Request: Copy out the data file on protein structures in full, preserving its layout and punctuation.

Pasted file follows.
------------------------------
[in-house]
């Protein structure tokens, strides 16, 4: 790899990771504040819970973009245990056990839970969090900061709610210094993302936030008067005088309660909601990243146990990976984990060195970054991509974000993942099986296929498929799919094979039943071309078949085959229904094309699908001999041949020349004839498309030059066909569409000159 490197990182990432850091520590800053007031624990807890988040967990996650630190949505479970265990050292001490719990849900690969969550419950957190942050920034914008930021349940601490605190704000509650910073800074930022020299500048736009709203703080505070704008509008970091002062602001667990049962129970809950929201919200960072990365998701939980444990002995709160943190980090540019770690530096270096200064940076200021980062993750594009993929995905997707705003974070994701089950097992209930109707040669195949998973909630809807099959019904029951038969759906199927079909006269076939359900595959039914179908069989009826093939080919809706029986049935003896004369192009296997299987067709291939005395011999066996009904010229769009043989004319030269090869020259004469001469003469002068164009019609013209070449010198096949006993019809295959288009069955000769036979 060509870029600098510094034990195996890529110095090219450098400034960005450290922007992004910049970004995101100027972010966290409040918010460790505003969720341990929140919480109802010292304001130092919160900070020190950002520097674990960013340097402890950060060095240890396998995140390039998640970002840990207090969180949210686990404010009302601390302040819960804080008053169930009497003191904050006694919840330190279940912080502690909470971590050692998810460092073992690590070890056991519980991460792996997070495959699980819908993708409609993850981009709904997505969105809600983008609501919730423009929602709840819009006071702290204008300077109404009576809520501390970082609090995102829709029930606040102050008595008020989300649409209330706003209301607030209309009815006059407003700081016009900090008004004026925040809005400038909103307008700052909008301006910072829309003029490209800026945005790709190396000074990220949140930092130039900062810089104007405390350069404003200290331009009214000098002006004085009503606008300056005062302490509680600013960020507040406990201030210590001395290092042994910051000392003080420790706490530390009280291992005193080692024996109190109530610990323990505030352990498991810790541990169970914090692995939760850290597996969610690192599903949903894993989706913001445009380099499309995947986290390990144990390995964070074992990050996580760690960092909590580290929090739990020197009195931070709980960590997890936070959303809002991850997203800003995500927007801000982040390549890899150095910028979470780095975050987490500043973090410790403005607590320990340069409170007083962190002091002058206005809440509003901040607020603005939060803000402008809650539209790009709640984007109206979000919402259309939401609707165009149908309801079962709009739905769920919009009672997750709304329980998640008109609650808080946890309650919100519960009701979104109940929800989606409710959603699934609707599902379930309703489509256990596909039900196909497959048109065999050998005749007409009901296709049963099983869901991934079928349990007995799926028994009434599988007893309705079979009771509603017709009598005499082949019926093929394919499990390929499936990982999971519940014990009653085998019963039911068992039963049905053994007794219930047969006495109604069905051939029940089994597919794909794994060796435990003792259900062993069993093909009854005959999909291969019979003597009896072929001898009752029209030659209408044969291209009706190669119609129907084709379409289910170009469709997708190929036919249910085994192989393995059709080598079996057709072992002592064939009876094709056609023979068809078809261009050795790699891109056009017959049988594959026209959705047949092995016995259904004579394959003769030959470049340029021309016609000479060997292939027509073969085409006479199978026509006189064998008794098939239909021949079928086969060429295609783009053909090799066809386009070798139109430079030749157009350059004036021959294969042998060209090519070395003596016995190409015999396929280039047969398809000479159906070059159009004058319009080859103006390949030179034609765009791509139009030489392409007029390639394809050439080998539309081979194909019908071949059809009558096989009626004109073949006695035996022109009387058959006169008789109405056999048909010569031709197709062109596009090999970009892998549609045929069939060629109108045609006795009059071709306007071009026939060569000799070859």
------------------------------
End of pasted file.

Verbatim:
[in-house]
């Protein structure tokens, strides 16, 4: 790899990771504040819970973009245990056990839970969090900061709610210094993302936030008067005088309660909601990243146990990976984990060195970054991509974000993942099986296929498929799919094979039943071309078949085959229904094309699908001999041949020349004839498309030059066909569409000159 490197990182990432850091520590800053007031624990807890988040967990996650630190949505479970265990050292001490719990849900690969969550419950957190942050920034914008930021349940601490605190704000509650910073800074930022020299500048736009709203703080505070704008509008970091002062602001667990049962129970809950929201919200960072990365998701939980444990002995709160943190980090540019770690530096270096200064940076200021980062993750594009993929995905997707705003974070994701089950097992209930109707040669195949998973909630809807099959019904029951038969759906199927079909006269076939359900595959039914179908069989009826093939080919809706029986049935003896004369192009296997299987067709291939005395011999066996009904010229769009043989004319030269090869020259004469001469003469002068164009019609013209070449010198096949006993019809295959288009069955000769036979 060509870029600098510094034990195996890529110095090219450098400034960005450290922007992004910049970004995101100027972010966290409040918010460790505003969720341990929140919480109802010292304001130092919160900070020190950002520097674990960013340097402890950060060095240890396998995140390039998640970002840990207090969180949210686990404010009302601390302040819960804080008053169930009497003191904050006694919840330190279940912080502690909470971590050692998810460092073992690590070890056991519980991460792996997070495959699980819908993708409609993850981009709904997505969105809600983008609501919730423009929602709840819009006071702290204008300077109404009576809520501390970082609090995102829709029930606040102050008595008020989300649409209330706003209301607030209309009815006059407003700081016009900090008004004026925040809005400038909103307008700052909008301006910072829309003029490209800026945005790709190396000074990220949140930092130039900062810089104007405390350069404003200290331009009214000098002006004085009503606008300056005062302490509680600013960020507040406990201030210590001395290092042994910051000392003080420790706490530390009280291992005193080692024996109190109530610990323990505030352990498991810790541990169970914090692995939760850290597996969610690192599903949903894993989706913001445009380099499309995947986290390990144990390995964070074992990050996580760690960092909590580290929090739990020197009195931070709980960590997890936070959303809002991850997203800003995500927007801000982040390549890899150095910028979470780095975050987490500043973090410790403005607590320990340069409170007083962190002091002058206005809440509003901040607020603005939060803000402008809650539209790009709640984007109206979000919402259309939401609707165009149908309801079962709009739905769920919009009672997750709304329980998640008109609650808080946890309650919100519960009701979104109940929800989606409710959603699934609707599902379930309703489509256990596909039900196909497959048109065999050998005749007409009901296709049963099983869901991934079928349990007995799926028994009434599988007893309705079979009771509603017709009598005499082949019926093929394919499990390929499936990982999971519940014990009653085998019963039911068992039963049905053994007794219930047969006495109604069905051939029940089994597919794909794994060796435990003792259900062993069993093909009854005959999909291969019979003597009896072929001898009752029209030659209408044969291209009706190669119609129907084709379409289910170009469709997708190929036919249910085994192989393995059709080598079996057709072992002592064939009876094709056609023979068809078809261009050795790699891109056009017959049988594959026209959705047949092995016995259904004579394959003769030959470049340029021309016609000479060997292939027509073969085409006479199978026509006189064998008794098939239909021949079928086969060429295609783009053909090799066809386009070798139109430079030749157009350059004036021959294969042998060209090519070395003596016995190409015999396929280039047969398809000479159906070059159009004058319009080859103006390949030179034609765009791509139009030489392409007029390639394809050439080998539309081979194909019908071949059809009558096989009626004109073949006695035996022109009387058959006169008789109405056999048909010569031709197709062109596009090999970009892998549609045929069939060629109108045609006795009059071709306007071009026939060569000799070859």